Author Topic: Changing Buildings  (Read 358 times)

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Offline Leartin

Changing Buildings
« on: August 14, 2017, 11:28:13 AM »
Some of the city attractions in pak64, such as the old school and old town hall, should really have existed before they became attractions. Basically, what was once just a building should suddenly become an attraction once there were few enough left of them on the map.

If every citybuilding could be an attraction if it's old enough, you would get attractions that are just some empty storage space in a former industrial destrict, or something silly like that. And the description would not change automatically either, so it would still read as if that old blacksmith does the best horseshoes in town.

It would be much better if there was a "school" that, at some point in time, becomes an "old school".

So I propose 3 new parameters:
1) replacement = [object name]
This is a reference to another object via name that's supposed to replace 'this' building. If the referenced object does not exist, the replacement is simply ignored. Same happens if the referenced building has a different size. There should not be any other requirements, so a city building could become an attraction, industry etc. and vice versa. So the RES-Building "school" can become the CUR-Building "Old School". Or a land-cur "boring mountain" could become the land-cur "ski paradise" with many more pax - which would allow land-curs to be 'build' later in the game by replacing placeholders which existed, but were not worth a connection.
Industry would of course require the most careful handling and most programming - I'm not even going into all the problems it might bring. But it should still be very useful to upgrade the visual design of factories, as they quite often look out of place.
2)replacement_time=[year?]
This parameter would tell us WHEN a building is to be replaced. Akin to introduction and retirement dates, it might be broken up in year and month. If no replacement time is set, but a replacement object is referenced, the retire date should be used.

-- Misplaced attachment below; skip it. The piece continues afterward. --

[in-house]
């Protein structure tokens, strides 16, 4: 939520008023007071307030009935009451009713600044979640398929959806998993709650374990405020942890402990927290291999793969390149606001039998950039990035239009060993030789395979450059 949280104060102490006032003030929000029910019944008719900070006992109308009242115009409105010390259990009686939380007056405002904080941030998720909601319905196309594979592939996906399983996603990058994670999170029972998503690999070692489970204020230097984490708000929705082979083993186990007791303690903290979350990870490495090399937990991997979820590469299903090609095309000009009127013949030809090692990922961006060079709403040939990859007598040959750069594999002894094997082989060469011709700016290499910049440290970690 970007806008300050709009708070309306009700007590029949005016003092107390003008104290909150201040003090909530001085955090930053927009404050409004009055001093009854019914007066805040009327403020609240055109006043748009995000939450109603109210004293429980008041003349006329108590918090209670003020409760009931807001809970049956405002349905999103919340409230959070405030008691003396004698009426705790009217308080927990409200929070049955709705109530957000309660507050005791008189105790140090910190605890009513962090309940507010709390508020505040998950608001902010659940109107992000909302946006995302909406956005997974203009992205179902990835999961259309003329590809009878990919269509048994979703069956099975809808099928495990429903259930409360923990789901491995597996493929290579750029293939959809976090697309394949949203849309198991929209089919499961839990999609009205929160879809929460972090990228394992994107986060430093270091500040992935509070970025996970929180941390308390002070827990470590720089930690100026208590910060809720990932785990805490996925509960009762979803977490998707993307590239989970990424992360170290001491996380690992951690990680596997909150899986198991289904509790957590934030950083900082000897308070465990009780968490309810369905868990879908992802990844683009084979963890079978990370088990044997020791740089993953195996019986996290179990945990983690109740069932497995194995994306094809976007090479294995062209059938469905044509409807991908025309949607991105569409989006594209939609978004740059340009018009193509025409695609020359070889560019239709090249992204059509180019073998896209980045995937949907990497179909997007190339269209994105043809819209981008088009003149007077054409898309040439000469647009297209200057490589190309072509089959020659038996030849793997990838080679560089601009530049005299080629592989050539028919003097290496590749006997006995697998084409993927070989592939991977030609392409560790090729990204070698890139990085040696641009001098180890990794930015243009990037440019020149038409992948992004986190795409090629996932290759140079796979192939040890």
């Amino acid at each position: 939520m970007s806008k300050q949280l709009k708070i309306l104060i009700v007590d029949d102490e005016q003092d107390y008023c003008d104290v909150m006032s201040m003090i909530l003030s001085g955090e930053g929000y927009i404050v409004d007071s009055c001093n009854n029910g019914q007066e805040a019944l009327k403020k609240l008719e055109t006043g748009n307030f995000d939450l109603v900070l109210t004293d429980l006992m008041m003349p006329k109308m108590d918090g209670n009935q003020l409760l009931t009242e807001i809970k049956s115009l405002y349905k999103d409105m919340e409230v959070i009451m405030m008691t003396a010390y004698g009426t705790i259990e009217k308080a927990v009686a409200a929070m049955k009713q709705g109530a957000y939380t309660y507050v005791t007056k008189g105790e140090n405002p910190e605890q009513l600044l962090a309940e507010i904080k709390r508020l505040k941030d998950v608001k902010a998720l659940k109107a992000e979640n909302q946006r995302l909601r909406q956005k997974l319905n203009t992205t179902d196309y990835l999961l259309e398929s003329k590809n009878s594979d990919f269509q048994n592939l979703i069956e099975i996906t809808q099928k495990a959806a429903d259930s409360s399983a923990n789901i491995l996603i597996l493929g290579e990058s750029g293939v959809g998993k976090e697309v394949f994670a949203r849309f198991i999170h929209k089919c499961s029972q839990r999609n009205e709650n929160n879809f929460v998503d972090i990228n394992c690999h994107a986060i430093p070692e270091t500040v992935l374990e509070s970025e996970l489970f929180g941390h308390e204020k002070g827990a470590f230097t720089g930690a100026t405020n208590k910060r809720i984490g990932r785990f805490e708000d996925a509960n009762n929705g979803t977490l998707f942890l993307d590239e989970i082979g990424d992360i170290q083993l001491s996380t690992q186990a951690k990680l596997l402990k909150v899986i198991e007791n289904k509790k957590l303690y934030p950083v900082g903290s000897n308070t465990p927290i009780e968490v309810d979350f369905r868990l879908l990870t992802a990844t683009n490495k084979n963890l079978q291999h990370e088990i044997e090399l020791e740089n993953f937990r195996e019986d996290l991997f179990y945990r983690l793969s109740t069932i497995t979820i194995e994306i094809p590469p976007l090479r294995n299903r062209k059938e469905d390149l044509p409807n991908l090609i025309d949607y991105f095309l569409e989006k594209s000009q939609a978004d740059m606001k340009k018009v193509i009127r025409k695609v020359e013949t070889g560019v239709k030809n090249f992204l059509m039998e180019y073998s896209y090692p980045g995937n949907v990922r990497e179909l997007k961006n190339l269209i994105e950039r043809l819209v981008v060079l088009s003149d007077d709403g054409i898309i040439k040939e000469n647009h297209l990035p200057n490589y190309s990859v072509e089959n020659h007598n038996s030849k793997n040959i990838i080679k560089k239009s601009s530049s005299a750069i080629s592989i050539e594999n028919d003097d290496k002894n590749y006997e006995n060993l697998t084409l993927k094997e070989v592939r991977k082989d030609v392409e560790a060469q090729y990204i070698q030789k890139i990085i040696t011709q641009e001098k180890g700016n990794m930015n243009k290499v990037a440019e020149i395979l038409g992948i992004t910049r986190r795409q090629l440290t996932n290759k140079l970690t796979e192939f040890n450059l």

3)no_upgrade=[0/1]
For citybuildings, essentially the same as if you bought that building, it will not be replaced by buildings of a higher level due to city growth. This is intended to be used with buildings that don't spawn on their own, but can spawn due to being referenced by other buildings (since chance would not be used). The idea is that you could have buildings that are buildt in the 18th century, and if they still exist in, say, 1950, they will be replaced by very similar buildings which reference their status as heritage conservation and won't be removed for skyscrapers. Perhaps you could say it's a "light" version of turning the building in attractions?

Offline Ters

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Re: Changing Buildings
« Reply #1 on: August 14, 2017, 12:25:44 PM »
I wasn't thinking that every old building should become an attraction, not that I had spent much time thinking about it at all. Perhaps more that any type of building that is an attraction of type old something should have a regular building preceding it in the timeline that was just something, and was more common. However, it turns out there isn't as many "old" city attractions as I first thought. Most were "rural attractions" or not even attractions at all. Which leads to the fact that the English translation at least for pak64 makes every other building seem like an attraction, some bigger than others.

That attractions are spawned by city growth is also quite odd for several of them. For some of them, it should be the other way around. Some of the land attractions in pak64 should also logically cause a town to spawn around them. The common theme being that they are fortifications.

And this replacement thing is something I miss for industries more than anything, or rather than anything else.

Offline prissi

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Re: Changing Buildings
« Reply #2 on: August 19, 2017, 02:56:34 PM »
That is a very eurocentric view. Most building here in Japan are rather considered worthless, when they reach 30 years of age. Just last month they cleared an old farm house near a river surrounded by cherryh trees to make place for a parking lot.

So there must be a threshold, i.e. the building must survive a certain time after their retirement date. Then it can be just make owned by the public player and then be protected as well.

Offline Ters

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Re: Changing Buildings
« Reply #3 on: August 19, 2017, 04:24:44 PM »
I don't think age in itself has anything to say. It is when people suddenly realize that a particular building style is about to be wiped from existence that they hurry to preserve some of the few that are left. Sometimes the scope is entire neighborhoods, and not just individual buildings, but I didn't think of bringing that into Simutrans.

Offline Leartin

Re: Changing Buildings
« Reply #4 on: August 19, 2017, 04:36:51 PM »
That is a very eurocentric view. Most building here in Japan are rather considered worthless, when they reach 30 years of age. Just last month they cleared an old farm house near a river surrounded by cherryh trees to make place for a parking lot.